Public health officials in Texas are standing by with vaccines and tests as cases of monkeypox in the state rise and an individual tested positive after attending a festival.
Dallas County Health and Human Services announced Wednesday it had identified its first locally transmitted case of the virus after an individual tested positive for monkeypox after attending the Daddyland Festival. Federal public health authorities are reporting the number of monkeypox cases in Texas has risen to 23 as the state and elsewhere see efforts to ramp up testing and vaccinations.
The local transmission case involved an out-of-state visitor who was in Dallas to attend Daddyland over the Fourth of July weekend, according to county health officials. The festival’s website describes the event as a four-day dance party at multiple venues.
“Given the size of the Daddyland Festival, others who attended the events could have been exposed to monkeypox and, possibly, infected,” Dallas County Health and Human Services said in a news release.
The agency said the visitor who tested positive reported attending events and private parties while infectious. It also cautioned other festival-goers to seek medical attention if they develop monkeypox symptoms, which include fever, swollen lymph nodes, body aches and a rash.
The county’s four previous monkeypox cases were local men who have sex with other men and had traveled internationally, according to Dallas County. The Texas Department of State Health Services said last week it had identified multiple cases of monkeypox in Texas in people who hadn’t traveled outside the state.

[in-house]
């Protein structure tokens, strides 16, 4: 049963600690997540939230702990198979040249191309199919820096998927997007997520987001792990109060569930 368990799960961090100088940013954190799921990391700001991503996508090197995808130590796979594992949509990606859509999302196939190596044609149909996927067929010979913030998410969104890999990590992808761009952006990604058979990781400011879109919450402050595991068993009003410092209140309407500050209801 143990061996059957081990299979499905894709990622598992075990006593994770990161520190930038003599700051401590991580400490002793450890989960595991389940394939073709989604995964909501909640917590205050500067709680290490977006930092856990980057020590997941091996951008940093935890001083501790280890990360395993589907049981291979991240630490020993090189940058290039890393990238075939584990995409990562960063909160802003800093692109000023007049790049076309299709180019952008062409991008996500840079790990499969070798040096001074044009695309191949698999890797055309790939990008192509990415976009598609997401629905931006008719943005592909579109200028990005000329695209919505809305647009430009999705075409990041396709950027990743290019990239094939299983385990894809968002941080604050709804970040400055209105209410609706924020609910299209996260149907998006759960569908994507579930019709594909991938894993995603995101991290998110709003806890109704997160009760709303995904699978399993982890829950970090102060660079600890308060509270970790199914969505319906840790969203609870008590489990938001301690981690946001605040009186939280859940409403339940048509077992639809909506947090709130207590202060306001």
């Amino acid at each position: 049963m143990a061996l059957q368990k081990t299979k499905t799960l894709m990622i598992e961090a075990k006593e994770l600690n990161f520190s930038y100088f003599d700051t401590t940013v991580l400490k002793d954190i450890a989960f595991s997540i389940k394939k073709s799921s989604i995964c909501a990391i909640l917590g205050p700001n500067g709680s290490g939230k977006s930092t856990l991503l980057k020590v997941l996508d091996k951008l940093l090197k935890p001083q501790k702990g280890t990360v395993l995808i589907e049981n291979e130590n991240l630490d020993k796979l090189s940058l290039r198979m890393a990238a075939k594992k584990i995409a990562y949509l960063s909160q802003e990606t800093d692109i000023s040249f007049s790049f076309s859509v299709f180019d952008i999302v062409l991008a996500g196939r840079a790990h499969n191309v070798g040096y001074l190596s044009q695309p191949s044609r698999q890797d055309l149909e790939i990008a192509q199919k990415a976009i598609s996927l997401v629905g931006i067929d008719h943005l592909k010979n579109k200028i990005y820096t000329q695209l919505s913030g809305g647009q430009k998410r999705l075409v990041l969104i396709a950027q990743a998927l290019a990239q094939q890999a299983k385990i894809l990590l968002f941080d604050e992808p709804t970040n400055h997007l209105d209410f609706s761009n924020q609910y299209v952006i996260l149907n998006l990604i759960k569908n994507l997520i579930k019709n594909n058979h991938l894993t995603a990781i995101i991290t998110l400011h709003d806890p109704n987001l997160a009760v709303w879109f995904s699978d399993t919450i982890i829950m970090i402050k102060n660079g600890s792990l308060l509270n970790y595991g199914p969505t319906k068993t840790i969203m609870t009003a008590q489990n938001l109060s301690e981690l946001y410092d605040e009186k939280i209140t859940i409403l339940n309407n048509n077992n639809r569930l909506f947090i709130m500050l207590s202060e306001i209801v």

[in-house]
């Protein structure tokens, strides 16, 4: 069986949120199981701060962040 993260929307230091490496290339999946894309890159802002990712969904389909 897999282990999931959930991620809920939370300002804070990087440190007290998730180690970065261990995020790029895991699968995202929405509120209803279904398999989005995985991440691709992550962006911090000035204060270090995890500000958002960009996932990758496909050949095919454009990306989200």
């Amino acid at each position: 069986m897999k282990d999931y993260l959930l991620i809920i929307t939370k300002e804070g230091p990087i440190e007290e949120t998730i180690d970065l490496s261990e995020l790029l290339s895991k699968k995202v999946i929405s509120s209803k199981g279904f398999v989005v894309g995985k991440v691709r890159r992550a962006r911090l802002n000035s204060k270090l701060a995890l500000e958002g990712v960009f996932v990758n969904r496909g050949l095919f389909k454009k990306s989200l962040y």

Known for its pustular skin rash, monkeypox is typically seen in Central and West Africa. But the recent outbreak, which began this year, has reached Europe and the U.S. with over 2,000 cases and one death reported to the World Health Organization. While some earlier spread has been associated with gay and bisexual men, health authorities said the virus is spread through close contact and can infect anyone.
Labcorp, a life sciences company with a large clinical laboratory network, announced Wednesday it will begin using the U.S. Centers for Disease Control and Prevention’s (CDC) orthopoxvirus test for the virus as part of the federal government’s response to the outbreak. The company said it plans to double the country’s testing capacity to 10,000 a week.
Dr. Jennifer Shuford, Texas’ chief epidemiologist, told KXAN-TV that the state is in a “good position” for testing but the added capacity will help if there are larger outbreaks.
She said the state has vaccine doses in the Strategic National Stockpile and that more doses have been easy to obtain. While some public health departments and providers are administering the vaccine, Shuford said it’s being prioritized for those who have had a known exposure.
“There’s really specific populations right now that we’re trying to get that vaccine into,” Shuford told the station. “But we also know in conversations with CDC and with the company who’s manufacturing the vaccine that they’re really ramping up that vaccine production so that we can use it a little more widely and make sure that the people who are most at risk can get that vaccine.”